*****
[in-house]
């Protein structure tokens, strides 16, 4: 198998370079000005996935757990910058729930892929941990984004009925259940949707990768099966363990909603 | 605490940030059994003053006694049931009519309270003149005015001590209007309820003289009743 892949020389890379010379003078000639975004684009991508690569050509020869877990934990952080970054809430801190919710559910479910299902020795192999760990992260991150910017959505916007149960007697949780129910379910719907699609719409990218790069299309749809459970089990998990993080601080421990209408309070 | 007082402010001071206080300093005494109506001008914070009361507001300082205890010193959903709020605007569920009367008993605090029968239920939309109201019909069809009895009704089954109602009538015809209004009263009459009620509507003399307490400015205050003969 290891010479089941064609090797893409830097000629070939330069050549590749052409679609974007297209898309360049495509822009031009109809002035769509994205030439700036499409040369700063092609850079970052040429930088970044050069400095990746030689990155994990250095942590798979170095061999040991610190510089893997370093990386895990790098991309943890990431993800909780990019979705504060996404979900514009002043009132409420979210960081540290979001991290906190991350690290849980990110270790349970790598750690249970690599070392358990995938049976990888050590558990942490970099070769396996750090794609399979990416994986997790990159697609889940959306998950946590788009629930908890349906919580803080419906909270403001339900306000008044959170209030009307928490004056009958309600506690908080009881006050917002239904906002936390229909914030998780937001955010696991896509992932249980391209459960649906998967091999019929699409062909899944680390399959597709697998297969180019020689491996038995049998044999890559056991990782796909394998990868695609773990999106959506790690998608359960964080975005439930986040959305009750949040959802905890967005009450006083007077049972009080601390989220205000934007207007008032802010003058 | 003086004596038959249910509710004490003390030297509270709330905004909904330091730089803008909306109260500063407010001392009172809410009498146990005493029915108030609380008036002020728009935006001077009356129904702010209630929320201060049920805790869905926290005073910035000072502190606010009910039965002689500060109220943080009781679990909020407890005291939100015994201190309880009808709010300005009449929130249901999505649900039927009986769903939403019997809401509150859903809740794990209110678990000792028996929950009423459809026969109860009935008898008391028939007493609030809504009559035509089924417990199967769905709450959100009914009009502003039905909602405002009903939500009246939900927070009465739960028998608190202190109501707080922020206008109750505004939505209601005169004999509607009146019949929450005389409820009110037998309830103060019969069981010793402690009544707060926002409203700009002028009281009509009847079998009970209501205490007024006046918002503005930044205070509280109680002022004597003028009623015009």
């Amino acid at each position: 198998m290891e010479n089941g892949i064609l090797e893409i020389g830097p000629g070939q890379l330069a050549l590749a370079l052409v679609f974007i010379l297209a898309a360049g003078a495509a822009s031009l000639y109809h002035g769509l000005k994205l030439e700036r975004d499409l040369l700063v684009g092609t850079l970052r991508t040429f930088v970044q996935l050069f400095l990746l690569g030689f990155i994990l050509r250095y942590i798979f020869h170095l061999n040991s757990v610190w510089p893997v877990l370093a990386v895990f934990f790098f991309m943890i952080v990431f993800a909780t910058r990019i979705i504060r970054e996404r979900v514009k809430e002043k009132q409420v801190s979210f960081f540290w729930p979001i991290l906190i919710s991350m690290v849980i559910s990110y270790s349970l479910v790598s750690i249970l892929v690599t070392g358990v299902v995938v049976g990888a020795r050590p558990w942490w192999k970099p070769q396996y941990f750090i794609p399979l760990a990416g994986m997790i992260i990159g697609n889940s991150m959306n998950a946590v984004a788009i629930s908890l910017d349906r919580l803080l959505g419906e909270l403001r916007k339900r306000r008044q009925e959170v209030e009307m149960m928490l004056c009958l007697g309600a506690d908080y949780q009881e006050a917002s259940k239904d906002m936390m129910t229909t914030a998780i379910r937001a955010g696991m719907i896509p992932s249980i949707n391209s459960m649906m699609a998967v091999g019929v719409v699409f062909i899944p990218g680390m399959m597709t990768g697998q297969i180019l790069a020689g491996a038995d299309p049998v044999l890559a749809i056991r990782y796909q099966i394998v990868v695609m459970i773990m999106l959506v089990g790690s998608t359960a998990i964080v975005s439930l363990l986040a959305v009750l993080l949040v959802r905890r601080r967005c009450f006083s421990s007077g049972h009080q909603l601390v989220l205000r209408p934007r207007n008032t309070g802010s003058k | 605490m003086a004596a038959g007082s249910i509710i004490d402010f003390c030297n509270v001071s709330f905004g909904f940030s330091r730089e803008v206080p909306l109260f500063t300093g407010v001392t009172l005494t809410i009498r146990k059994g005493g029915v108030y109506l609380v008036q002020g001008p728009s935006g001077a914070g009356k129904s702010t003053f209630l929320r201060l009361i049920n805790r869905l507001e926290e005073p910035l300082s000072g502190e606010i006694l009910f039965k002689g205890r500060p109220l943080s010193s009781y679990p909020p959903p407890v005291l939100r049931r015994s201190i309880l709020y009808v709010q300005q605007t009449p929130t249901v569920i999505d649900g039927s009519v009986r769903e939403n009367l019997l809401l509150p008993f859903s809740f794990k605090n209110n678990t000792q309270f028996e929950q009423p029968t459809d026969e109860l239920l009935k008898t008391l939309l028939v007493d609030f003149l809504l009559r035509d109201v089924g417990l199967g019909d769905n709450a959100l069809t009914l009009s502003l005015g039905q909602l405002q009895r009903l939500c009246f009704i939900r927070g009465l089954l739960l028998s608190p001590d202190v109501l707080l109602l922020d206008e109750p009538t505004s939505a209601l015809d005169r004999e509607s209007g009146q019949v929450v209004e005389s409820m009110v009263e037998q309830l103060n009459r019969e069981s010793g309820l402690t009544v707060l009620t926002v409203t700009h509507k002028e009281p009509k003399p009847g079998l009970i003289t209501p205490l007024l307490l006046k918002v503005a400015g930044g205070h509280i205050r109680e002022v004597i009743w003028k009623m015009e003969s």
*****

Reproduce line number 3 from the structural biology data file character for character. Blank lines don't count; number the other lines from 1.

């Amino acid at each position: 198998m290891e010479n089941g892949i064609l090797e893409i020389g830097p000629g070939q890379l330069a050549l590749a370079l052409v679609f974007i010379l297209a898309a360049g003078a495509a822009s031009l000639y109809h002035g769509l000005k994205l030439e700036r975004d499409l040369l700063v684009g092609t850079l970052r991508t040429f930088v970044q996935l050069f400095l990746l690569g030689f990155i994990l050509r250095y942590i798979f020869h170095l061999n040991s757990v610190w510089p893997v877990l370093a990386v895990f934990f790098f991309m943890i952080v990431f993800a909780t910058r990019i979705i504060r970054e996404r979900v514009k809430e002043k009132q409420v801190s979210f960081f540290w729930p979001i991290l906190i919710s991350m690290v849980i559910s990110y270790s349970l479910v790598s750690i249970l892929v690599t070392g358990v299902v995938v049976g990888a020795r050590p558990w942490w192999k970099p070769q396996y941990f750090i794609p399979l760990a990416g994986m997790i992260i990159g697609n889940s991150m959306n998950a946590v984004a788009i629930s908890l910017d349906r919580l803080l959505g419906e909270l403001r916007k339900r306000r008044q009925e959170v209030e009307m149960m928490l004056c009958l007697g309600a506690d908080y949780q009881e006050a917002s259940k239904d906002m936390m129910t229909t914030a998780i379910r937001a955010g696991m719907i896509p992932s249980i949707n391209s459960m649906m699609a998967v091999g019929v719409v699409f062909i899944p990218g680390m399959m597709t990768g697998q297969i180019l790069a020689g491996a038995d299309p049998v044999l890559a749809i056991r990782y796909q099966i394998v990868v695609m459970i773990m999106l959506v089990g790690s998608t359960a998990i964080v975005s439930l363990l986040a959305v009750l993080l949040v959802r905890r601080r967005c009450f006083s421990s007077g049972h009080q909603l601390v989220l205000r209408p934007r207007n008032t309070g802010s003058k | 605490m003086a004596a038959g007082s249910i509710i004490d402010f003390c030297n509270v001071s709330f905004g909904f940030s330091r730089e803008v206080p909306l109260f500063t300093g407010v001392t009172l005494t809410i009498r146990k059994g005493g029915v108030y109506l609380v008036q002020g001008p728009s935006g001077a914070g009356k129904s702010t003053f209630l929320r201060l009361i049920n805790r869905l507001e926290e005073p910035l300082s000072g502190e606010i006694l009910f039965k002689g205890r500060p109220l943080s010193s009781y679990p909020p959903p407890v005291l939100r049931r015994s201190i309880l709020y009808v709010q300005q605007t009449p929130t249901v569920i999505d649900g039927s009519v009986r769903e939403n009367l019997l809401l509150p008993f859903s809740f794990k605090n209110n678990t000792q309270f028996e929950q009423p029968t459809d026969e109860l239920l009935k008898t008391l939309l028939v007493d609030f003149l809504l009559r035509d109201v089924g417990l199967g019909d769905n709450a959100l069809t009914l009009s502003l005015g039905q909602l405002q009895r009903l939500c009246f009704i939900r927070g009465l089954l739960l028998s608190p001590d202190v109501l707080l109602l922020d206008e109750p009538t505004s939505a209601l015809d005169r004999e509607s209007g009146q019949v929450v209004e005389s409820m009110v009263e037998q309830l103060n009459r019969e069981s010793g309820l402690t009544v707060l009620t926002v409203t700009h509507k002028e009281p009509k003399p009847g079998l009970i003289t209501p205490l007024l307490l006046k918002v503005a400015g930044g205070h509280i205050r109680e002022v004597i009743w003028k009623m015009e003969s």